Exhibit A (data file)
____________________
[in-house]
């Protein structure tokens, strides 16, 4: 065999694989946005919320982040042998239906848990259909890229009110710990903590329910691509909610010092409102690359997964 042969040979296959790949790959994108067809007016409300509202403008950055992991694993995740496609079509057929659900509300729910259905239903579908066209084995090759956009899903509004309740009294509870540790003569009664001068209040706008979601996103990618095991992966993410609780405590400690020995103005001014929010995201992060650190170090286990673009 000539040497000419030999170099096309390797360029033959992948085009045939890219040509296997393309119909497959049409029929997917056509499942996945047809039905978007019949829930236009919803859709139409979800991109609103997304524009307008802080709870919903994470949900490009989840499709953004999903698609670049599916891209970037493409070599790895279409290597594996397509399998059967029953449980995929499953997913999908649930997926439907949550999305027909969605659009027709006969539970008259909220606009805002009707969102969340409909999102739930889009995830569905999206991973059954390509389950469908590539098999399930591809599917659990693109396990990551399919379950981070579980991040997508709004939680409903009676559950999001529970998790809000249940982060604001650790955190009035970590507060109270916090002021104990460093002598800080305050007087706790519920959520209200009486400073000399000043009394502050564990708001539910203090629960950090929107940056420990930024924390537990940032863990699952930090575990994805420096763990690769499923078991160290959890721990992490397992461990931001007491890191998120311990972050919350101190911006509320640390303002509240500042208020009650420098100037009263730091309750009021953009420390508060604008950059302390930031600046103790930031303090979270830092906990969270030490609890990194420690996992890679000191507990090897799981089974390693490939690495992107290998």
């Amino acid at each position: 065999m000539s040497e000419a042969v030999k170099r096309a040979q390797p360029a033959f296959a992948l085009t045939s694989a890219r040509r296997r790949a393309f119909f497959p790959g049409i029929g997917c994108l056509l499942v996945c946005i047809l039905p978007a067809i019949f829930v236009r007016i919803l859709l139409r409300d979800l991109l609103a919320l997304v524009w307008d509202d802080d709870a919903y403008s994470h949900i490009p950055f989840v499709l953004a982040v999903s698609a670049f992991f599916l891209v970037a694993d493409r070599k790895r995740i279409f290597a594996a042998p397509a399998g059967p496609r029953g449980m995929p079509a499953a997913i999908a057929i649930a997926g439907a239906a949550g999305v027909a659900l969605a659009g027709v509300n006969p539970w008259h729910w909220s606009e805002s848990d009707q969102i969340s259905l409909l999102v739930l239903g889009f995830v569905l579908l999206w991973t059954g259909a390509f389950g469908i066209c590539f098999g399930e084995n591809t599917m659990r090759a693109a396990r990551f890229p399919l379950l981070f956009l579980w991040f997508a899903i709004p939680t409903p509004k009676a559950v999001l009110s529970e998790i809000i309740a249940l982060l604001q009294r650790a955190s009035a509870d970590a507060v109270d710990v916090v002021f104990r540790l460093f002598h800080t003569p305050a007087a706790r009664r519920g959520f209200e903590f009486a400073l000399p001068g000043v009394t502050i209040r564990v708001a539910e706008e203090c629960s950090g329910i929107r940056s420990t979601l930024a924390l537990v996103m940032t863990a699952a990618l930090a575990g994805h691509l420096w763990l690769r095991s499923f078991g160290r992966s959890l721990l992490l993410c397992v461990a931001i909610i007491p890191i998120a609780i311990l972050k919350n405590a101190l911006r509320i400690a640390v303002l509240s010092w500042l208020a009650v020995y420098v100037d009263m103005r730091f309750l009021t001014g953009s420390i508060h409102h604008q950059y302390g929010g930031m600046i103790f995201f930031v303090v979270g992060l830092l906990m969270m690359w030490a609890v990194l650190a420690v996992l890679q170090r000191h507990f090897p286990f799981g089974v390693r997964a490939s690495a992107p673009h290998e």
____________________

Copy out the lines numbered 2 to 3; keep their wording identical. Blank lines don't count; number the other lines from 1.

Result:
């Protein structure tokens, strides 16, 4: 065999694989946005919320982040042998239906848990259909890229009110710990903590329910691509909610010092409102690359997964 042969040979296959790949790959994108067809007016409300509202403008950055992991694993995740496609079509057929659900509300729910259905239903579908066209084995090759956009899903509004309740009294509870540790003569009664001068209040706008979601996103990618095991992966993410609780405590400690020995103005001014929010995201992060650190170090286990673009 000539040497000419030999170099096309390797360029033959992948085009045939890219040509296997393309119909497959049409029929997917056509499942996945047809039905978007019949829930236009919803859709139409979800991109609103997304524009307008802080709870919903994470949900490009989840499709953004999903698609670049599916891209970037493409070599790895279409290597594996397509399998059967029953449980995929499953997913999908649930997926439907949550999305027909969605659009027709006969539970008259909220606009805002009707969102969340409909999102739930889009995830569905999206991973059954390509389950469908590539098999399930591809599917659990693109396990990551399919379950981070579980991040997508709004939680409903009676559950999001529970998790809000249940982060604001650790955190009035970590507060109270916090002021104990460093002598800080305050007087706790519920959520209200009486400073000399000043009394502050564990708001539910203090629960950090929107940056420990930024924390537990940032863990699952930090575990994805420096763990690769499923078991160290959890721990992490397992461990931001007491890191998120311990972050919350101190911006509320640390303002509240500042208020009650420098100037009263730091309750009021953009420390508060604008950059302390930031600046103790930031303090979270830092906990969270030490609890990194420690996992890679000191507990090897799981089974390693490939690495992107290998």
């Amino acid at each position: 065999m000539s040497e000419a042969v030999k170099r096309a040979q390797p360029a033959f296959a992948l085009t045939s694989a890219r040509r296997r790949a393309f119909f497959p790959g049409i029929g997917c994108l056509l499942v996945c946005i047809l039905p978007a067809i019949f829930v236009r007016i919803l859709l139409r409300d979800l991109l609103a919320l997304v524009w307008d509202d802080d709870a919903y403008s994470h949900i490009p950055f989840v499709l953004a982040v999903s698609a670049f992991f599916l891209v970037a694993d493409r070599k790895r995740i279409f290597a594996a042998p397509a399998g059967p496609r029953g449980m995929p079509a499953a997913i999908a057929i649930a997926g439907a239906a949550g999305v027909a659900l969605a659009g027709v509300n006969p539970w008259h729910w909220s606009e805002s848990d009707q969102i969340s259905l409909l999102v739930l239903g889009f995830v569905l579908l999206w991973t059954g259909a390509f389950g469908i066209c590539f098999g399930e084995n591809t599917m659990r090759a693109a396990r990551f890229p399919l379950l981070f956009l579980w991040f997508a899903i709004p939680t409903p509004k009676a559950v999001l009110s529970e998790i809000i309740a249940l982060l604001q009294r650790a955190s009035a509870d970590a507060v109270d710990v916090v002021f104990r540790l460093f002598h800080t003569p305050a007087a706790r009664r519920g959520f209200e903590f009486a400073l000399p001068g000043v009394t502050i209040r564990v708001a539910e706008e203090c629960s950090g329910i929107r940056s420990t979601l930024a924390l537990v996103m940032t863990a699952a990618l930090a575990g994805h691509l420096w763990l690769r095991s499923f078991g160290r992966s959890l721990l992490l993410c397992v461990a931001i909610i007491p890191i998120a609780i311990l972050k919350n405590a101190l911006r509320i400690a640390v303002l509240s010092w500042l208020a009650v020995y420098v100037d009263m103005r730091f309750l009021t001014g953009s420390i508060h409102h604008q950059y302390g929010g930031m600046i103790f995201f930031v303090v979270g992060l830092l906990m969270m690359w030490a609890v990194l650190a420690v996992l890679q170090r000191h507990f090897p286990f799981g089974v390693r997964a490939s690495a992107p673009h290998e």